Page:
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How to write a reference for an employee

3-minute read

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Catriona Smith

Catriona Smith

13 June 2022

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When a member of staff leaves their role in your business for a new job, they may ask you for an employee reference.

Businesses don’t usually have to give a reference, but if you do find yourself writing one it’s important to be aware of what you can and can’t say. Whether you have one employee or many, read on to understand more about what to include in a reference letter so you can best support your people when they move on in their careers.

When to write an employee reference letter

There are only two instances when you legally have to give a reference:

  • if you’ve previously said in writing that your business will provide one
  • if your employee’s job is a ‘controlled function’ regulated by the Financial Conduct Authority or Prudential Regulation Authority

Even if you don’t legally have to write a reference, it can be a nice thing to do to show support and gratitude for your people.

On the other hand, some businesses have an employee reference policy that says they won’t give detailed references for employees at all. This will usually be mentioned in a staff handbook and might restrict what you can say, or who’s allowed to give references. We’ll go into more detail about the difference between a basic reference and a detailed reference later.

Tips for writing a reference for an employee

If you’re going ahead and writing a reference, there are a few things to remember:

  1. It must be fair and accurate – the law says you must be ‘fair and accurate’ in your reference to protect workers’ rights, so if you give any opinions they should be backed up by evidence.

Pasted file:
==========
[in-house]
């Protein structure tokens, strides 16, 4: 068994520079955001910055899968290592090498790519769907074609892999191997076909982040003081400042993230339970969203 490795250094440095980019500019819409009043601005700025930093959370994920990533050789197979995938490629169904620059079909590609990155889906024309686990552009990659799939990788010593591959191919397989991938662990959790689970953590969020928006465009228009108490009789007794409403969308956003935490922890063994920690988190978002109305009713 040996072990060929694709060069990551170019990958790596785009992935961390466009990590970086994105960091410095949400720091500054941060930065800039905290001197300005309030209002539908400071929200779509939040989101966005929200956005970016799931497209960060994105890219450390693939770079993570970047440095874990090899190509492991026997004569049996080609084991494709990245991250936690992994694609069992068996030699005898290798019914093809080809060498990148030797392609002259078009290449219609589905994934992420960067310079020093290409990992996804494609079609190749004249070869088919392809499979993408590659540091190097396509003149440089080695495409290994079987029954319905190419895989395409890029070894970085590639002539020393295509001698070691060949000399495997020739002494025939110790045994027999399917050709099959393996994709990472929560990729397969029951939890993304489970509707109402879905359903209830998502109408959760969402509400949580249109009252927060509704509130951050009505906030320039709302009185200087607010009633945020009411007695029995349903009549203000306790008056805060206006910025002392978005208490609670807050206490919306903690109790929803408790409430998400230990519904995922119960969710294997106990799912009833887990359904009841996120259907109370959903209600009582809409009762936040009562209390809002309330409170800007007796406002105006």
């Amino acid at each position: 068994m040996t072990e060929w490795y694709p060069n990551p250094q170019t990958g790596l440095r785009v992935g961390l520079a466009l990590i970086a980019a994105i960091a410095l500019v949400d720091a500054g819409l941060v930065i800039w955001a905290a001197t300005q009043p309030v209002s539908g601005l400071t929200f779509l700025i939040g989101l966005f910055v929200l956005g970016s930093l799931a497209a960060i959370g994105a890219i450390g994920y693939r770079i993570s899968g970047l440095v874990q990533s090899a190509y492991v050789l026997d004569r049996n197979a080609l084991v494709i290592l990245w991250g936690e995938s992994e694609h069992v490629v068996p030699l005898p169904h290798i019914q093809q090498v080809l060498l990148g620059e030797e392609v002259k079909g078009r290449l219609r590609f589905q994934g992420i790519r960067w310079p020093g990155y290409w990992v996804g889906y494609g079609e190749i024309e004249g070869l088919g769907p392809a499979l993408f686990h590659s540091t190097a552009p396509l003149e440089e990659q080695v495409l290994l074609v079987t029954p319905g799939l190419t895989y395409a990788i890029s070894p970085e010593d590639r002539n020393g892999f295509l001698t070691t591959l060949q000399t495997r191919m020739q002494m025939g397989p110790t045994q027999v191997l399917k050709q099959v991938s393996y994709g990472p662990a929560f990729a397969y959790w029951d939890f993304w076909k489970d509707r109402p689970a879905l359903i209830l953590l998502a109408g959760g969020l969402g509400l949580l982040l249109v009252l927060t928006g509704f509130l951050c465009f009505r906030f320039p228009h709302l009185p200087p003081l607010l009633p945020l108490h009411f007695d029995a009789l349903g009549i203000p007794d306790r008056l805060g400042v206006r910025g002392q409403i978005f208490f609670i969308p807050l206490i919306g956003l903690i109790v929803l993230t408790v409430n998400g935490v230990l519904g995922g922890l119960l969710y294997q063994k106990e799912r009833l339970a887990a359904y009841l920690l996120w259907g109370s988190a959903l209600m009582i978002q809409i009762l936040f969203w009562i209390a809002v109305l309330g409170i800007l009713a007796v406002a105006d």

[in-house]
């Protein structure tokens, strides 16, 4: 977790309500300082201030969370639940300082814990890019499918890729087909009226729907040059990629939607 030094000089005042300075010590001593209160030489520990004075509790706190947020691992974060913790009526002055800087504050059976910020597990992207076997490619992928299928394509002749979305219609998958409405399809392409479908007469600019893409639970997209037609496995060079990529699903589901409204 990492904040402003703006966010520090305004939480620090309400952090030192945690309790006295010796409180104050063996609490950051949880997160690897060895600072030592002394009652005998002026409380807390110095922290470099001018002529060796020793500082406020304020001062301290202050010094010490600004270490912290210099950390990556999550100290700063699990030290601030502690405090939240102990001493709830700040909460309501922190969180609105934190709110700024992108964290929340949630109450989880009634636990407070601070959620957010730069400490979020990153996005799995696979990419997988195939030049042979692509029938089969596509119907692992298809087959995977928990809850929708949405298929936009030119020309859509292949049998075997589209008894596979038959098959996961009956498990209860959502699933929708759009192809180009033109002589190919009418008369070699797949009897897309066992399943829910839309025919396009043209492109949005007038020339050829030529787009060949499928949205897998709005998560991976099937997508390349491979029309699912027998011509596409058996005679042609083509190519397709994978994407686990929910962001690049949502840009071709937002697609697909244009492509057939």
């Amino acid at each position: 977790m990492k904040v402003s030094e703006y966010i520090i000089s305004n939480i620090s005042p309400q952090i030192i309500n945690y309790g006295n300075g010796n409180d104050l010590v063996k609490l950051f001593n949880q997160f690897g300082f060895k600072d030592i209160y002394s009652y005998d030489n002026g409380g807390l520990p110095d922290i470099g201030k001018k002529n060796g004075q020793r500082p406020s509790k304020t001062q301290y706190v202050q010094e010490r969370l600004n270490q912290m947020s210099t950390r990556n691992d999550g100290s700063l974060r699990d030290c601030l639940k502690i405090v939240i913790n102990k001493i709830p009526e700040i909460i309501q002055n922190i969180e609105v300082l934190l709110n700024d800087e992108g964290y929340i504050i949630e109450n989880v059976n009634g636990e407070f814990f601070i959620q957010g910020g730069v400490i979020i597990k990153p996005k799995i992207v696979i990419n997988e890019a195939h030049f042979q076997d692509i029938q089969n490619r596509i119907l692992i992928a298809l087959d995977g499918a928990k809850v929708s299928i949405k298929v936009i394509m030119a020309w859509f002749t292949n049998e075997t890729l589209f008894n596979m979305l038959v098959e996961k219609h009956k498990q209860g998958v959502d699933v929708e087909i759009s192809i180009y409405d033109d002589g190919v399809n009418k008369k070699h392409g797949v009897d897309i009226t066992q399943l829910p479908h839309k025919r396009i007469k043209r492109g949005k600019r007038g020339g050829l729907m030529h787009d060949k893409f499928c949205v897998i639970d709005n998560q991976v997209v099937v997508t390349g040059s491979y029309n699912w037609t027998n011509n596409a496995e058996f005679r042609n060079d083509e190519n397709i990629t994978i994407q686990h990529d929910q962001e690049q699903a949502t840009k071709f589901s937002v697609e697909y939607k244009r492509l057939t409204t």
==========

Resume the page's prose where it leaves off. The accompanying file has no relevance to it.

2. Keep it simple and to the point – a reference can be as short or long as you like, depending on whether you choose to write a basic or detailed reference, but make it simple to read and concise.
  3. Avoid irrelevant personal information – it’s against the law to include information on ‘protected characteristics’ when writing a reference, except on rare occasions where a characteristic is an ‘occupational requirement’.

What to include in an employee reference letter

Many references simply include the job title and dates or employment.

But if you want to go into detail, here’s a full list of things that you might include in an employee character reference letter:

  • current job role and length of service
  • key achievements
  • examples of performance or activities that show relevant skills or attributes
  • reason they left the job
  • your contact details – let the reader know you’d be open to chat more if they want to
  • signature – don’t forget to sign your recommendation letter (either digitally or by hand)

You can also mention if an employee’s conduct means you don’t think they’d be suitable for the job, for example if they were dismissed or disciplined while working for you.